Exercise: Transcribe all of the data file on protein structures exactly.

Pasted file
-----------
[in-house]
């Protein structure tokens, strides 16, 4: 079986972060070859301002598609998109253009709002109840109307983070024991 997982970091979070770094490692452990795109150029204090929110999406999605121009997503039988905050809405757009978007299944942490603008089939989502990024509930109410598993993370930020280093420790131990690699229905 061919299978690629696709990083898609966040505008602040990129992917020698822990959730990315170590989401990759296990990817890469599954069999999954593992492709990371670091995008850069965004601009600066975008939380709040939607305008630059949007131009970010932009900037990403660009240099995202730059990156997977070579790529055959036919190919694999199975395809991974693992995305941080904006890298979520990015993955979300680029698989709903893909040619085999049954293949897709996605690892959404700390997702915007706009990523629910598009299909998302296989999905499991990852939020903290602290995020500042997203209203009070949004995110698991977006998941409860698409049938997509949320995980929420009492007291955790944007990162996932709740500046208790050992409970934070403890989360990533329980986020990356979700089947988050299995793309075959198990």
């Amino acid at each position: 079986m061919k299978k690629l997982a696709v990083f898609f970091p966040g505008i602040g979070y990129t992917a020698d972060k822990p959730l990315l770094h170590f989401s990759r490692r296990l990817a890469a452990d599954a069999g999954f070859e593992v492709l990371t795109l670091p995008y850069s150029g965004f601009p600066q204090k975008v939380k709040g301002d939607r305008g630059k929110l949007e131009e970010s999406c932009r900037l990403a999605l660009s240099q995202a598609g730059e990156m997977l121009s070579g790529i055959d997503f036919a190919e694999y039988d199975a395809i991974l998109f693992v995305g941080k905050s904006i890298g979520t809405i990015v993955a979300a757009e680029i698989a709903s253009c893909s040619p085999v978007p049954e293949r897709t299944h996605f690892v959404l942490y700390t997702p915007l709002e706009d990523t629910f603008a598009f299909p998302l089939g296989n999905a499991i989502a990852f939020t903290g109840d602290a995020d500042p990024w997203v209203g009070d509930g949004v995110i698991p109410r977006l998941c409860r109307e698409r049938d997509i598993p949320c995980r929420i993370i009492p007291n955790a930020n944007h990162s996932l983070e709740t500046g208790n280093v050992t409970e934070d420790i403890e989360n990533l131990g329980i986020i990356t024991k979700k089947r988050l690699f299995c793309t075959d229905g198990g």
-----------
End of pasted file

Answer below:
[in-house]
């Protein structure tokens, strides 16, 4: 079986972060070859301002598609998109253009709002109840109307983070024991 997982970091979070770094490692452990795109150029204090929110999406999605121009997503039988905050809405757009978007299944942490603008089939989502990024509930109410598993993370930020280093420790131990690699229905 061919299978690629696709990083898609966040505008602040990129992917020698822990959730990315170590989401990759296990990817890469599954069999999954593992492709990371670091995008850069965004601009600066975008939380709040939607305008630059949007131009970010932009900037990403660009240099995202730059990156997977070579790529055959036919190919694999199975395809991974693992995305941080904006890298979520990015993955979300680029698989709903893909040619085999049954293949897709996605690892959404700390997702915007706009990523629910598009299909998302296989999905499991990852939020903290602290995020500042997203209203009070949004995110698991977006998941409860698409049938997509949320995980929420009492007291955790944007990162996932709740500046208790050992409970934070403890989360990533329980986020990356979700089947988050299995793309075959198990």
């Amino acid at each position: 079986m061919k299978k690629l997982a696709v990083f898609f970091p966040g505008i602040g979070y990129t992917a020698d972060k822990p959730l990315l770094h170590f989401s990759r490692r296990l990817a890469a452990d599954a069999g999954f070859e593992v492709l990371t795109l670091p995008y850069s150029g965004f601009p600066q204090k975008v939380k709040g301002d939607r305008g630059k929110l949007e131009e970010s999406c932009r900037l990403a999605l660009s240099q995202a598609g730059e990156m997977l121009s070579g790529i055959d997503f036919a190919e694999y039988d199975a395809i991974l998109f693992v995305g941080k905050s904006i890298g979520t809405i990015v993955a979300a757009e680029i698989a709903s253009c893909s040619p085999v978007p049954e293949r897709t299944h996605f690892v959404l942490y700390t997702p915007l709002e706009d990523t629910f603008a598009f299909p998302l089939g296989n999905a499991i989502a990852f939020t903290g109840d602290a995020d500042p990024w997203v209203g009070d509930g949004v995110i698991p109410r977006l998941c409860r109307e698409r049938d997509i598993p949320c995980r929420i993370i009492p007291n955790a930020n944007h990162s996932l983070e709740t500046g208790n280093v050992t409970e934070d420790i403890e989360n990533l131990g329980i986020i990356t024991k979700k089947r988050l690699f299995c793309t075959d229905g198990g």